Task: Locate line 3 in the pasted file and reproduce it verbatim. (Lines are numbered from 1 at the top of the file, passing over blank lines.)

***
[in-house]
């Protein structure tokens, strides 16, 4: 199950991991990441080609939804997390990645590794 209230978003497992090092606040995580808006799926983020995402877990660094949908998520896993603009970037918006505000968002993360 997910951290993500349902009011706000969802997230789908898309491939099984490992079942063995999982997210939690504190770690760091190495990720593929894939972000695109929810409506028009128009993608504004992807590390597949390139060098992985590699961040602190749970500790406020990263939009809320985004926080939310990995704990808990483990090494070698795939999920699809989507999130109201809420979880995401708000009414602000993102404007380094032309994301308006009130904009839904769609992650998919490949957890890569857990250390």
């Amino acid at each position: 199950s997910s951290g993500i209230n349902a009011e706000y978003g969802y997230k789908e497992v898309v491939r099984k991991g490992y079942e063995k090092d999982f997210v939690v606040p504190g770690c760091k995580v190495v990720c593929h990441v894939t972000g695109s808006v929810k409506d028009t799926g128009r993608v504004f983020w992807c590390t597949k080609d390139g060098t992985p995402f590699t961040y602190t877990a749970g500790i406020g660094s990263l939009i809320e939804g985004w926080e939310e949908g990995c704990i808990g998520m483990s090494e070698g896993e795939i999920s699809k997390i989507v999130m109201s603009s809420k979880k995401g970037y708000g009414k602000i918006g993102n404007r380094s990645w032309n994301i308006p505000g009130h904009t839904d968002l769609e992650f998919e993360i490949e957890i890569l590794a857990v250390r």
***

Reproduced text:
């Amino acid at each position: 199950s997910s951290g993500i209230n349902a009011e706000y978003g969802y997230k789908e497992v898309v491939r099984k991991g490992y079942e063995k090092d999982f997210v939690v606040p504190g770690c760091k995580v190495v990720c593929h990441v894939t972000g695109s808006v929810k409506d028009t799926g128009r993608v504004f983020w992807c590390t597949k080609d390139g060098t992985p995402f590699t961040y602190t877990a749970g500790i406020g660094s990263l939009i809320e939804g985004w926080e939310e949908g990995c704990i808990g998520m483990s090494e070698g896993e795939i999920s699809k997390i989507v999130m109201s603009s809420k979880k995401g970037y708000g009414k602000i918006g993102n404007r380094s990645w032309n994301i308006p505000g009130h904009t839904d968002l769609e992650f998919e993360i490949e957890i890569l590794a857990v250390r």